--Jim

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PostPosted: Tue Aug 07, 2012 5:51 am
The Remington CTi soon replaced with the CTi II. Yes I like gun test too. I used to get excited reading the gun reviews in magazines, even in the NRA publications. That is until they all started to sound the same. Every gun was great. Hmmmmm could that really be the truth ya think?
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PostPosted: Tue Aug 07, 2012 8:04 am
That's it, Col, the CTi! Good Catch! Gads, what a dog! I can't believe Remington actually released that thing. What is worse, I can't believe anyone called it anything other than a doorstop.

Gun test is great. Sometimes some of their negatives, I consider a plus, but hey, at least it is an honest stake in the ground. I think Gun test reviewed the CTi and mentioned its ability to jam.

I noticed that the CTi II is not featured on the Remington site anymore either.
--Jim

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PostPosted: Tue Aug 07, 2012 3:00 pm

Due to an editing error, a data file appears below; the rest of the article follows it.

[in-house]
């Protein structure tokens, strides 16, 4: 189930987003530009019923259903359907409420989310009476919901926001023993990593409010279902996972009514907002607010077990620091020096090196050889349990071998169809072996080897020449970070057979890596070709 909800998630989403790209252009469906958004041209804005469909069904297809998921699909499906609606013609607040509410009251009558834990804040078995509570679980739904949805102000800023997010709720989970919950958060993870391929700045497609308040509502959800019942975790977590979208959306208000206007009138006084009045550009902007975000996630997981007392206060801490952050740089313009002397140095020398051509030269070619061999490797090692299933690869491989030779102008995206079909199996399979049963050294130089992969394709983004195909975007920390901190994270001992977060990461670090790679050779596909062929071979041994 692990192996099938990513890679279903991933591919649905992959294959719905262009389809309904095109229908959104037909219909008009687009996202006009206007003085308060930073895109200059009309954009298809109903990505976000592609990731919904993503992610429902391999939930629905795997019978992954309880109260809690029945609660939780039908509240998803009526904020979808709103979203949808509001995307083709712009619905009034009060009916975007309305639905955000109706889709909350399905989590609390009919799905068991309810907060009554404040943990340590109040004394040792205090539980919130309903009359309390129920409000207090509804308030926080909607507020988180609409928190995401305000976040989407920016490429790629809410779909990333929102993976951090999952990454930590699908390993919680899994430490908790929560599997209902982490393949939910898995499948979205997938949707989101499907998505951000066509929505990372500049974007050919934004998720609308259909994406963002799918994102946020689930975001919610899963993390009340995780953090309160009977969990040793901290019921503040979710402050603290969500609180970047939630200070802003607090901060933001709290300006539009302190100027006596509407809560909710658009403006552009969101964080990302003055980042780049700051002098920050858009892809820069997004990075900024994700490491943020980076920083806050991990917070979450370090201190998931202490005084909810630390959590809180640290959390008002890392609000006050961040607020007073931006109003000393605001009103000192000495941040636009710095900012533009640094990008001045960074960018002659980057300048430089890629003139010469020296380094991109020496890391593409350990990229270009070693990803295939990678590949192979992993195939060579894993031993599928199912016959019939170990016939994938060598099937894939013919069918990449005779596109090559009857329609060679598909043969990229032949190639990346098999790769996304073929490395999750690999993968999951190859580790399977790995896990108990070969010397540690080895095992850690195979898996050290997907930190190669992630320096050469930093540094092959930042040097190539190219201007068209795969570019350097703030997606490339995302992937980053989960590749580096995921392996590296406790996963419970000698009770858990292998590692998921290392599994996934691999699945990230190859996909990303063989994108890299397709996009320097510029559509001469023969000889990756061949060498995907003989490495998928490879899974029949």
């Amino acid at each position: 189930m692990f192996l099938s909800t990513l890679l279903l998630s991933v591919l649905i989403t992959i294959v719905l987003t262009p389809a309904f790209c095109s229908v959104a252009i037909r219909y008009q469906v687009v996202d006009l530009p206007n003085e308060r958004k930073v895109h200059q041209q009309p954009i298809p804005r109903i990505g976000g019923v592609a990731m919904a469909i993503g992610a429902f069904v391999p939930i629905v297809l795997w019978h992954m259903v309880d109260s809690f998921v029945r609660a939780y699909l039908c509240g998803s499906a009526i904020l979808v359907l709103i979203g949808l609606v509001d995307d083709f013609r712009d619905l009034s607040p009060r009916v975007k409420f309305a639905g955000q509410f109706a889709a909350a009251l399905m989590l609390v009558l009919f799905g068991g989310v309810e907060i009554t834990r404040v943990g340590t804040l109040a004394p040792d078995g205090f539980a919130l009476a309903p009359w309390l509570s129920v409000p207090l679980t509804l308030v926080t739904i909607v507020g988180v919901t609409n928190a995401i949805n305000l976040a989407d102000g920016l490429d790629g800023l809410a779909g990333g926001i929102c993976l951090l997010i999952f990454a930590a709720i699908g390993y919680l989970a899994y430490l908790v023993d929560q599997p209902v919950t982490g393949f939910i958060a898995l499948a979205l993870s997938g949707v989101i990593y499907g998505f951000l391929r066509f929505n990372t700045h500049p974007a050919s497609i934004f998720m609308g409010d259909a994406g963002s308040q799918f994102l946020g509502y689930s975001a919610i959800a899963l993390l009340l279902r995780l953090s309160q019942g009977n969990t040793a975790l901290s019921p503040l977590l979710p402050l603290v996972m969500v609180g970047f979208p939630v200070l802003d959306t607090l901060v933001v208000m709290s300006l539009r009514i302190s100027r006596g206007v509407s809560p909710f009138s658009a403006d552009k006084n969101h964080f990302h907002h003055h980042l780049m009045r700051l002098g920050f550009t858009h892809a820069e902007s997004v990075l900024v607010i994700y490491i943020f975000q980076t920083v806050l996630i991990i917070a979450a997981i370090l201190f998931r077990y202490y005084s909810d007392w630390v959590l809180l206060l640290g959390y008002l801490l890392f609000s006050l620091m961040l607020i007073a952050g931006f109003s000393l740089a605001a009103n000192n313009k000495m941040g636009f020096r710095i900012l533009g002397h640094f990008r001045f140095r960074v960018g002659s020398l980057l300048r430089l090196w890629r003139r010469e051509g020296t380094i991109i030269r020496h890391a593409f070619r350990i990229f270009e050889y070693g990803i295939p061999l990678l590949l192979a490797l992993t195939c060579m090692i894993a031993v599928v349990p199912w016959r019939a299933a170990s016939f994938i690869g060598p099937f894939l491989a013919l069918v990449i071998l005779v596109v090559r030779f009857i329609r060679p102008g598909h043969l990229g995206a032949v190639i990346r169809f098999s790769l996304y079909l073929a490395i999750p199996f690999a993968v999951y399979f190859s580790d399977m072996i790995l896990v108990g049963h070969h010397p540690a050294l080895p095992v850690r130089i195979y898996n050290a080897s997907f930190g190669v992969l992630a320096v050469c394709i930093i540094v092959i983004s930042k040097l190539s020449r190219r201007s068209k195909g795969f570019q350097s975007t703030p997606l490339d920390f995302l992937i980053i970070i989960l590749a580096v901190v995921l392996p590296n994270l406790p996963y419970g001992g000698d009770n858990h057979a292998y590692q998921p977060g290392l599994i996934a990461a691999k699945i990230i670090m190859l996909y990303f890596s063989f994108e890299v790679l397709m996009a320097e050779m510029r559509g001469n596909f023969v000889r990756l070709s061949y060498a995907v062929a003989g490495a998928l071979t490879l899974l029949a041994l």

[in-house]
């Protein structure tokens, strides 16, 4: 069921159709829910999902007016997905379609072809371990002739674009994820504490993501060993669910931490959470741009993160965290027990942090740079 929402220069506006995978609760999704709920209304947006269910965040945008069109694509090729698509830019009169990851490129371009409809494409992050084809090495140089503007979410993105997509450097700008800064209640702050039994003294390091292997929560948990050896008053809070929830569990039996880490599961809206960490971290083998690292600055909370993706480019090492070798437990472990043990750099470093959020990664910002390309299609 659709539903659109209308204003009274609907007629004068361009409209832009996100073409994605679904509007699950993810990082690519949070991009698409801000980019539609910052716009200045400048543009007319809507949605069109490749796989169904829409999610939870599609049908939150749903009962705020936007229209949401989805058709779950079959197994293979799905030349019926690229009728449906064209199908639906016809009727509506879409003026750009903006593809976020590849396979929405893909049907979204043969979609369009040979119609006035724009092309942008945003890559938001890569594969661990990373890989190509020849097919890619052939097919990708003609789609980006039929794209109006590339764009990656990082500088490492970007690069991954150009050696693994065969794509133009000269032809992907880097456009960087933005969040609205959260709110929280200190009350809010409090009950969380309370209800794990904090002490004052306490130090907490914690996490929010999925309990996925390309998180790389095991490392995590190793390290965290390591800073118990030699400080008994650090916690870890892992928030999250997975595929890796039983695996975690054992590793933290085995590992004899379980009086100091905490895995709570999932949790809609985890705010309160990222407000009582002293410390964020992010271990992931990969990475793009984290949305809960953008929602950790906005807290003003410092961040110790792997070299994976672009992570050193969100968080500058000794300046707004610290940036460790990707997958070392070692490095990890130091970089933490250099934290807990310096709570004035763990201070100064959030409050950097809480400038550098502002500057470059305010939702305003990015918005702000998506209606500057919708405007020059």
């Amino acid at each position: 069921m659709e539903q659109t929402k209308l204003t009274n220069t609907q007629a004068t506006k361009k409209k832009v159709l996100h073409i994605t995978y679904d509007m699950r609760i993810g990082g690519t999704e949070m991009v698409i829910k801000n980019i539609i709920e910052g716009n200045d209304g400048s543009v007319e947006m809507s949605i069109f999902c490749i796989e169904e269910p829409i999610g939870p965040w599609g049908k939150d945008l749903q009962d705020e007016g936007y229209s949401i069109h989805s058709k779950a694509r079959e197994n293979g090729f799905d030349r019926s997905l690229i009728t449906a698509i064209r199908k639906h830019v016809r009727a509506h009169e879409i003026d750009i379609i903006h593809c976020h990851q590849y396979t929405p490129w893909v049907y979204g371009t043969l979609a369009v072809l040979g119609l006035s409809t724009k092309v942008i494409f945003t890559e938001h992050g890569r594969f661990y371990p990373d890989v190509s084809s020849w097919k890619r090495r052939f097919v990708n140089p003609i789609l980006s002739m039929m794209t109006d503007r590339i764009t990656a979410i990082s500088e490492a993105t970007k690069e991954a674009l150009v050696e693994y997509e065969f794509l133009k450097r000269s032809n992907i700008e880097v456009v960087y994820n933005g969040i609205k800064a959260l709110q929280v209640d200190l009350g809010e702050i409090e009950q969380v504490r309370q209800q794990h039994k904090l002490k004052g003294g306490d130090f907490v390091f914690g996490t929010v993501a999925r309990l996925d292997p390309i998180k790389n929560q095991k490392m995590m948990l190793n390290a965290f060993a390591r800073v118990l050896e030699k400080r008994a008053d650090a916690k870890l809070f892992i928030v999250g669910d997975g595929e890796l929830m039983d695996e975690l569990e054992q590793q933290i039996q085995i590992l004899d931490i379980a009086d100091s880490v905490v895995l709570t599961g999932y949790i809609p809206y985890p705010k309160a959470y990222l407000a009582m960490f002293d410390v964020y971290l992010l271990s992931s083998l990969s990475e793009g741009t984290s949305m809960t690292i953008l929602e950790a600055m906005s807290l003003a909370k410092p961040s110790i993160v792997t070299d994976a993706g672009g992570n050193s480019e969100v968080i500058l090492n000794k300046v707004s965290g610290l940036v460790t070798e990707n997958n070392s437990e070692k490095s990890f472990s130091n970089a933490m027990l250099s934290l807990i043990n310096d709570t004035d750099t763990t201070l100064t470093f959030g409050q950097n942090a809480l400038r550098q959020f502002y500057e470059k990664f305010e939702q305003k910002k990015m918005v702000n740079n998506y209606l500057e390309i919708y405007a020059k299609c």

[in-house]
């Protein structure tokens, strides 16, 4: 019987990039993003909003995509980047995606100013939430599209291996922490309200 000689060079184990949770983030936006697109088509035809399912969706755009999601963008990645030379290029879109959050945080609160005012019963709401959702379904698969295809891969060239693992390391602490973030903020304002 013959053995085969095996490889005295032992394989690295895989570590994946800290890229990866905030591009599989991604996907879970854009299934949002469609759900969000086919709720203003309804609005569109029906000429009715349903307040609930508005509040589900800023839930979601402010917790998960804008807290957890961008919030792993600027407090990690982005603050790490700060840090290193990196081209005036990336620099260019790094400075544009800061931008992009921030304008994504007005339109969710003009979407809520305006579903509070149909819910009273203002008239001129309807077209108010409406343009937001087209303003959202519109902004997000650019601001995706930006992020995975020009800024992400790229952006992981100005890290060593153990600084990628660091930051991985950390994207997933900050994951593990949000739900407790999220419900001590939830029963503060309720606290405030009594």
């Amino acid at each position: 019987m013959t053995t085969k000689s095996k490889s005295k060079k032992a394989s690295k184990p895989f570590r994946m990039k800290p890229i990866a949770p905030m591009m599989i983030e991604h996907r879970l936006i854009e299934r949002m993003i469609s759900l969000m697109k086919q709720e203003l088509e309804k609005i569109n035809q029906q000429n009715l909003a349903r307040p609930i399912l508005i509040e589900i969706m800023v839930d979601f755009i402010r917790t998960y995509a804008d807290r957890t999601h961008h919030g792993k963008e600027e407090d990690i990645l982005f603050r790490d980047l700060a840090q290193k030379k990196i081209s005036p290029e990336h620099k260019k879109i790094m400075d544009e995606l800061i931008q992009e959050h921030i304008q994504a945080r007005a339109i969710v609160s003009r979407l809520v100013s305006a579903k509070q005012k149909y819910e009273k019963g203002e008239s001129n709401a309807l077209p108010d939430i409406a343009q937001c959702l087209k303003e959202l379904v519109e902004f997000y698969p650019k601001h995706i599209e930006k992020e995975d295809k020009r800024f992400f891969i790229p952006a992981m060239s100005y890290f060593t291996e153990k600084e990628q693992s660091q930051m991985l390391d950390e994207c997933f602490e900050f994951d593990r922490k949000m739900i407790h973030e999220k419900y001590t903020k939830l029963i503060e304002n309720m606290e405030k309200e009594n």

There are very few guys over on SGW who have a CTi II and love it. They say that the II was a lot better and a decent gun, but that the first edition was so bad that it scared the concept forever. I don't know. Maybe they were just the lucky ones who actually got one that worked. I loved the concept when it first came out, but I hear that it was very load sensitive.
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PostPosted: Tue Aug 07, 2012 4:12 pm
A bad rep is all you need. as much as bottom eject works with a pump, I think it is a but too iffy on a semi auto.

But it is funny how all the reviewers loved it. Did they even shoot it???
--Jim

.22LR
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PostPosted: Fri Nov 09, 2012 6:24 pm